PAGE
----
Prevalence of skin reactions to aeroallergens in asthmatics of Puerto Rico.P R Health Sci J 1997; 16(4):359-67PR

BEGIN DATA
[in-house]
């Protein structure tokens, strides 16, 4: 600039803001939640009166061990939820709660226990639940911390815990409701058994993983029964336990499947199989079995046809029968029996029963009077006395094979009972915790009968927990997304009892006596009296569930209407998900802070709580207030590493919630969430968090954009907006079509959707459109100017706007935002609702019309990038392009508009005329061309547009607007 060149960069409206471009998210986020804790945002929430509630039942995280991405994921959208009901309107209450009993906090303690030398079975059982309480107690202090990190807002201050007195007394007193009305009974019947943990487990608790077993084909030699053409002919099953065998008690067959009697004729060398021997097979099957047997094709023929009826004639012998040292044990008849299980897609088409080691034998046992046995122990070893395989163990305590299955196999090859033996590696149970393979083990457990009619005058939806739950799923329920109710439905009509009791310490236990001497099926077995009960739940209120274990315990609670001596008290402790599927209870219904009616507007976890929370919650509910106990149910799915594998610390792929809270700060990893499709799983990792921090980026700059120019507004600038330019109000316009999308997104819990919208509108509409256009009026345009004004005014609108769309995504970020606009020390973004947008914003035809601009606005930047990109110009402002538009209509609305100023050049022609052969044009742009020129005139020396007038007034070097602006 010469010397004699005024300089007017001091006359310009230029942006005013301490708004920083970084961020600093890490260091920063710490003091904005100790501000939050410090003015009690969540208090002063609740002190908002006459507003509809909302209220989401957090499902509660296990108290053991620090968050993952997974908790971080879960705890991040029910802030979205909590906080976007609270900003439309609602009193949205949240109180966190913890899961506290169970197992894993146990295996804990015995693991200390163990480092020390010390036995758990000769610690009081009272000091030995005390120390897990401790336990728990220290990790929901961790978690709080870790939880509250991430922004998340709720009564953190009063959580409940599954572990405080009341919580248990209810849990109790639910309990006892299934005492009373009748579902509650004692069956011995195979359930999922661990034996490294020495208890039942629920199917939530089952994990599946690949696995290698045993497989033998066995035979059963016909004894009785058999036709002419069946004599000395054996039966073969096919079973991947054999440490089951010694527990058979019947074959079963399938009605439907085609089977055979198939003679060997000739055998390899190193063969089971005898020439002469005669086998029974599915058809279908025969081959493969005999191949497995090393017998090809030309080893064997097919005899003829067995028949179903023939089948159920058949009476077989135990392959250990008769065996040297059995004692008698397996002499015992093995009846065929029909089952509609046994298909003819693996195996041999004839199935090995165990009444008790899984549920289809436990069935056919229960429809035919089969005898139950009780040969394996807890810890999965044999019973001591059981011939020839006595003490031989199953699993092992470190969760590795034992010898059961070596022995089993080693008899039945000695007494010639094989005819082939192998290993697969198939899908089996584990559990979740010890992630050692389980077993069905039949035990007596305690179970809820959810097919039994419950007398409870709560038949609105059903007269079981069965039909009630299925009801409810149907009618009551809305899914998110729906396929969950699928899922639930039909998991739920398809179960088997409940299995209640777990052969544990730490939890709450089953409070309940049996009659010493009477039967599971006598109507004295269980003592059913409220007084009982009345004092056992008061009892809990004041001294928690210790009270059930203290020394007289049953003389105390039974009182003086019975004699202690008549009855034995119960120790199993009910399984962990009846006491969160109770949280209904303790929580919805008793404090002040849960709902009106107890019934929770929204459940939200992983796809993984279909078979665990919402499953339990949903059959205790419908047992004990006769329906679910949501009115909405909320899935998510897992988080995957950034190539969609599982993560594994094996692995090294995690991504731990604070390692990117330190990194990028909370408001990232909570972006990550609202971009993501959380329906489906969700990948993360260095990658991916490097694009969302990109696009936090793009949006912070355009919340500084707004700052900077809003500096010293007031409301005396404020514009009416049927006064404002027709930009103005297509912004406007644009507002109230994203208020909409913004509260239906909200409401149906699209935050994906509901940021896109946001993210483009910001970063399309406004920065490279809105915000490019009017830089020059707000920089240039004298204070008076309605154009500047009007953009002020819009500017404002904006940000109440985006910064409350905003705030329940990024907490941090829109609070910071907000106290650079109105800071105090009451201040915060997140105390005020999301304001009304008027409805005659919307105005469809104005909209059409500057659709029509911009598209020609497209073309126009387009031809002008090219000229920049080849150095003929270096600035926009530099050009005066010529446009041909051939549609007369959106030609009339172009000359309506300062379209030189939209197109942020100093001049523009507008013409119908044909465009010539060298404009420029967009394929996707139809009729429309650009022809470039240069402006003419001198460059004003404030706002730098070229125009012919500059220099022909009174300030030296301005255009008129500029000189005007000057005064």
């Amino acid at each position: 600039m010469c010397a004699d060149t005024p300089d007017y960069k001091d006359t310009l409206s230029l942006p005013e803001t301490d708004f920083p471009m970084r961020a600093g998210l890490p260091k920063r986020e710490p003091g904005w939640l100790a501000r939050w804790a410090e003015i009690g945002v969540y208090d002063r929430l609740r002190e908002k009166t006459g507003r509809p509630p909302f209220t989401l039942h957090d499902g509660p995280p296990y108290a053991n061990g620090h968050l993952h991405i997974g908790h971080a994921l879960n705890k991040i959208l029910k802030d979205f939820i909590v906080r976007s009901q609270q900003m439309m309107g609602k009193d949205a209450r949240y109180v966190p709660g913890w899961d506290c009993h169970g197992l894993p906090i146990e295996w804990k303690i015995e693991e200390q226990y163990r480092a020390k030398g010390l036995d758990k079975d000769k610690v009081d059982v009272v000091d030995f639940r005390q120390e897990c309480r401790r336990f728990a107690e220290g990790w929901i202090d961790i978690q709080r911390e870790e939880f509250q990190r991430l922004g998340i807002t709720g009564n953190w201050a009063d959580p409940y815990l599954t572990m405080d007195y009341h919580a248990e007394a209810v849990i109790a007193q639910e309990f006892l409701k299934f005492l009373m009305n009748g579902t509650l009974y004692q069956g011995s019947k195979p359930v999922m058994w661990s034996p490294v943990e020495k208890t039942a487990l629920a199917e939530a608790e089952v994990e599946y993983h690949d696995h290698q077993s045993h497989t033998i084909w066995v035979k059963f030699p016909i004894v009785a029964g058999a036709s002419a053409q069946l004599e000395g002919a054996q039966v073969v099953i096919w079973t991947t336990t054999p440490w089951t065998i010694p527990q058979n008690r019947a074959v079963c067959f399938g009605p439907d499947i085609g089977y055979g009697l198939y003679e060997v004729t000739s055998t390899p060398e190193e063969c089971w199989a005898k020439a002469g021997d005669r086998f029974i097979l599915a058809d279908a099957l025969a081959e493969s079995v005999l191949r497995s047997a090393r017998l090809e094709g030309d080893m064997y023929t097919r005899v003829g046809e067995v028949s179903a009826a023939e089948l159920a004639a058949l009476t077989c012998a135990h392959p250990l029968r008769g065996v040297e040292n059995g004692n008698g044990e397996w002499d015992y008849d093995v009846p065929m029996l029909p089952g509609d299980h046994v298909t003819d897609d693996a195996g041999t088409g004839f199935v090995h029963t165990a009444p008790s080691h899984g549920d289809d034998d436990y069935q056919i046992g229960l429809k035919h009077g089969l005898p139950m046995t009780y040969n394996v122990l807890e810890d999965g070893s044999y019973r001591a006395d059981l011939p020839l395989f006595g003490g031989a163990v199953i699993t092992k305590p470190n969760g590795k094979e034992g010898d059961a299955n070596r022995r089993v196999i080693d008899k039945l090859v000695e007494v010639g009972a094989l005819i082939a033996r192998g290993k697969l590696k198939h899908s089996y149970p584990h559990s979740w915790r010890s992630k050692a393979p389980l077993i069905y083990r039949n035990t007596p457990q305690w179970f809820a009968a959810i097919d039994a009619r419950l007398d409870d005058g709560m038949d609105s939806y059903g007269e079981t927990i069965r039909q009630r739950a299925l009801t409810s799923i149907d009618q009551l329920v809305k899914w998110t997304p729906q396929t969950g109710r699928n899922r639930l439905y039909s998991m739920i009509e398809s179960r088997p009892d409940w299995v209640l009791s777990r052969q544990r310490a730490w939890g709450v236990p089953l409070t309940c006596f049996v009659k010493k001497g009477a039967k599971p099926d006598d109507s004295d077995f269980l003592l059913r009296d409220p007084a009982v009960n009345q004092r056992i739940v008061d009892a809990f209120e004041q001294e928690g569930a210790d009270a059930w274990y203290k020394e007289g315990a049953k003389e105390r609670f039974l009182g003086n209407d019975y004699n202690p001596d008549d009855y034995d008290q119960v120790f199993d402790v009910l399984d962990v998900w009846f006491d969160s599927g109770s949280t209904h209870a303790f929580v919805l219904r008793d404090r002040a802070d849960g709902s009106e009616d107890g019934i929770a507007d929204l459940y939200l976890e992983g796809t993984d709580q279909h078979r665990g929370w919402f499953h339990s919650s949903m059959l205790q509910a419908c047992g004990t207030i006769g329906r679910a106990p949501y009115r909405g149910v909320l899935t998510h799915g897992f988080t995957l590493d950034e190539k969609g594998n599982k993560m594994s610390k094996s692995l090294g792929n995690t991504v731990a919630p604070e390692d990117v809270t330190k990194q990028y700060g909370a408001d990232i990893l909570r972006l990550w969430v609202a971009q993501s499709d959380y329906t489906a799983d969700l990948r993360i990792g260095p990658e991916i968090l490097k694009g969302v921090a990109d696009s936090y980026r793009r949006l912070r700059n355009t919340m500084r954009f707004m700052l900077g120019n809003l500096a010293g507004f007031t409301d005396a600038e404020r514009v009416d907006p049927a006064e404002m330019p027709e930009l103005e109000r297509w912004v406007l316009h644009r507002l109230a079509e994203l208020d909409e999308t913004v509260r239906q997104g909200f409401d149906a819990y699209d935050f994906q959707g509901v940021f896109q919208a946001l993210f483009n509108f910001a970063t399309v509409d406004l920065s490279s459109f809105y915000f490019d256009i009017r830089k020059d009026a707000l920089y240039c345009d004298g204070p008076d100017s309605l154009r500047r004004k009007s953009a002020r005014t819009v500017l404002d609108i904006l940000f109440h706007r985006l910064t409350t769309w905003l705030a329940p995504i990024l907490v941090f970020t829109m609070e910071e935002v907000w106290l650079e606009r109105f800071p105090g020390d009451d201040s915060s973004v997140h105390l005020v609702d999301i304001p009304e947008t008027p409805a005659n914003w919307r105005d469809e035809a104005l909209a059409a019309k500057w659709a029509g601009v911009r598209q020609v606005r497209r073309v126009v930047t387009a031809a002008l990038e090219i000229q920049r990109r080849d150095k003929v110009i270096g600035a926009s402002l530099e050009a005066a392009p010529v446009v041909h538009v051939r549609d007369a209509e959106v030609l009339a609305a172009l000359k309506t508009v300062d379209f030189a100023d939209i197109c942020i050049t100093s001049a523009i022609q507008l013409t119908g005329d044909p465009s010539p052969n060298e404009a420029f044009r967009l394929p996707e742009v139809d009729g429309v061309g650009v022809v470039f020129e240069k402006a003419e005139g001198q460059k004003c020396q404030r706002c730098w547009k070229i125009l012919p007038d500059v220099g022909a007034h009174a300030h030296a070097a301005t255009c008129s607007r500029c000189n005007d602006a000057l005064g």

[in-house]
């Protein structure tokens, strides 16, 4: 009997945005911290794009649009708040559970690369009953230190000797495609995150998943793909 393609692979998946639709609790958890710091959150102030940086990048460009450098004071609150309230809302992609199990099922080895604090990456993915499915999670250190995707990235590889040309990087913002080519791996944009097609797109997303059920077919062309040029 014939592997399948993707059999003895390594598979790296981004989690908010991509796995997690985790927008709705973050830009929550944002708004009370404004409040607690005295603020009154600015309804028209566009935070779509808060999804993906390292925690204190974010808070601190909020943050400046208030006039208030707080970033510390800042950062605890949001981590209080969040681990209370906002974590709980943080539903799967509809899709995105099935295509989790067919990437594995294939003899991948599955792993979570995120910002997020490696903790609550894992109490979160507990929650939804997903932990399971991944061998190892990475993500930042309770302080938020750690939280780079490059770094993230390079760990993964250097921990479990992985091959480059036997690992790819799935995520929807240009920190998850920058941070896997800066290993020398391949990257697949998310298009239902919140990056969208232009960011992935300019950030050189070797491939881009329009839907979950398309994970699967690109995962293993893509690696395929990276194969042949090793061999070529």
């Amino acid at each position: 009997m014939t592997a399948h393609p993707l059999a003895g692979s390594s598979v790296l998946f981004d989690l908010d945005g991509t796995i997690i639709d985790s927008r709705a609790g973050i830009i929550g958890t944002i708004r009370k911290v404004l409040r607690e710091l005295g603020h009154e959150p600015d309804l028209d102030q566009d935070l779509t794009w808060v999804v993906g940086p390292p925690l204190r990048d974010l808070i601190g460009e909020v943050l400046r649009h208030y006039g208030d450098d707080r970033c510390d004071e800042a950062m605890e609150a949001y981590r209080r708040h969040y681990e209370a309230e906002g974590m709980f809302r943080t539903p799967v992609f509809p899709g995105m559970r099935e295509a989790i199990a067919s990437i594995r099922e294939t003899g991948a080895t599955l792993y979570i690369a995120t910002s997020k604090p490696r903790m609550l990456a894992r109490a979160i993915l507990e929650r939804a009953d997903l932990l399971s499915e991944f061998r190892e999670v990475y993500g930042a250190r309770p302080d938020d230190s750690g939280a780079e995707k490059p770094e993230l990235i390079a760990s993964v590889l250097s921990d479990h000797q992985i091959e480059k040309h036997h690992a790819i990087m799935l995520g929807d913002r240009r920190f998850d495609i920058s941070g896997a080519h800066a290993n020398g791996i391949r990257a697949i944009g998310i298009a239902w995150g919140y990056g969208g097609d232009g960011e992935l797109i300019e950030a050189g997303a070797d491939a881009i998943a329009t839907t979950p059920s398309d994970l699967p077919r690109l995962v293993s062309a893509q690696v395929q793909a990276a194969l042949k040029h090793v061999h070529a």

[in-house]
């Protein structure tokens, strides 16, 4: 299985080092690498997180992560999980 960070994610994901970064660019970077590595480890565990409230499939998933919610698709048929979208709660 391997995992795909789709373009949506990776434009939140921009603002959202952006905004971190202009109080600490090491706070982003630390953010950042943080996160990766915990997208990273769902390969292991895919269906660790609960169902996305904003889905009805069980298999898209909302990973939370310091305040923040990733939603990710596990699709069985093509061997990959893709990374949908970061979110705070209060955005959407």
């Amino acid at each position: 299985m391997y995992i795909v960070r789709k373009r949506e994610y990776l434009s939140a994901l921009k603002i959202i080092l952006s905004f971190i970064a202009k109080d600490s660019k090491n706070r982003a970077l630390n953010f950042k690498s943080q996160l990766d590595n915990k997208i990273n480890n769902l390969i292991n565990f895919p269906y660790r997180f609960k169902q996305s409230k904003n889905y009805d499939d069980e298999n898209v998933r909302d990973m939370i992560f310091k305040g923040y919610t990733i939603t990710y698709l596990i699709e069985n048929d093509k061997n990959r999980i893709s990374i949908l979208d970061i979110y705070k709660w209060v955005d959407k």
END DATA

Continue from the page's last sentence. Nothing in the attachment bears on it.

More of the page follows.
In Puerto Rico, although a high prevalence of asthma has been reported, the sensitization rates to aeroallergens in these patients is unknown. The purpose of this study using a case control design, was to determine and compare the rates of sensitization to common aeroallergens in an asthmatic population of 576 asthmatics and 144 healthy controls. A skin prick test was conducted using standardized extracts of Dermatophagoides farinae (Df) and D. pteronyssinus (Dp), house dust (HD), cat hair and epithelium (CT), dog hair and dander (DG), grass pollen mix (PG), tree pollen mix (PT), weed pollen mix (PW), Aspergillus mix (AM), mold mixes A (MA) and B (MB), Periplaneta americana (PA) and Alternaria-Hormodendrum mix (AH). In addition, an extract from the domestic mite Blomia tropicalis (Bt) was also used. A wheal > or = 3 mm2 was considered a positive reaction. In addition, a standardized questionnaire was administered and a preliminary domestic mite identification survey was conducted. The analysis of the data showed that 85.8% of the asthmatics had at least one positive reaction and 61.6% of them had positive skin reactions to atleast one mite species. Asthmatics reacted to domestic mites 6.19 times more than the control group (p < 0.0001) and was the largest significant difference found in this study for any allergen tested. Preliminary identification of the acarologic fauna in southern Puerto Rico demonstrated that Blomia tropicalis, Dermatophagoides pteronyssinus, D. farinae and E. maynei are the dominant domestic mite species found in homes of asthmatic individuals. These results demonstrate that domestic mites are a very important source of sensitizing aeroallergens for asthmatic patients in Puerto Rico. Based upon the mite survey, Blomia tropicalis plays an important role in allergic sensitization, in addition to Dermatophagoides pteronyssinus and D. farinae. The skin prevalence to pollens and to molds may not reflect the true prevalence of sensitization to these allergens. Pollen identification and counts, and a survey of microflora of Puerto Rico are needed in order to identify and validate important allergens that eventually could be incorporated into a more appropriate panel for testing sensitization in susceptible individuals.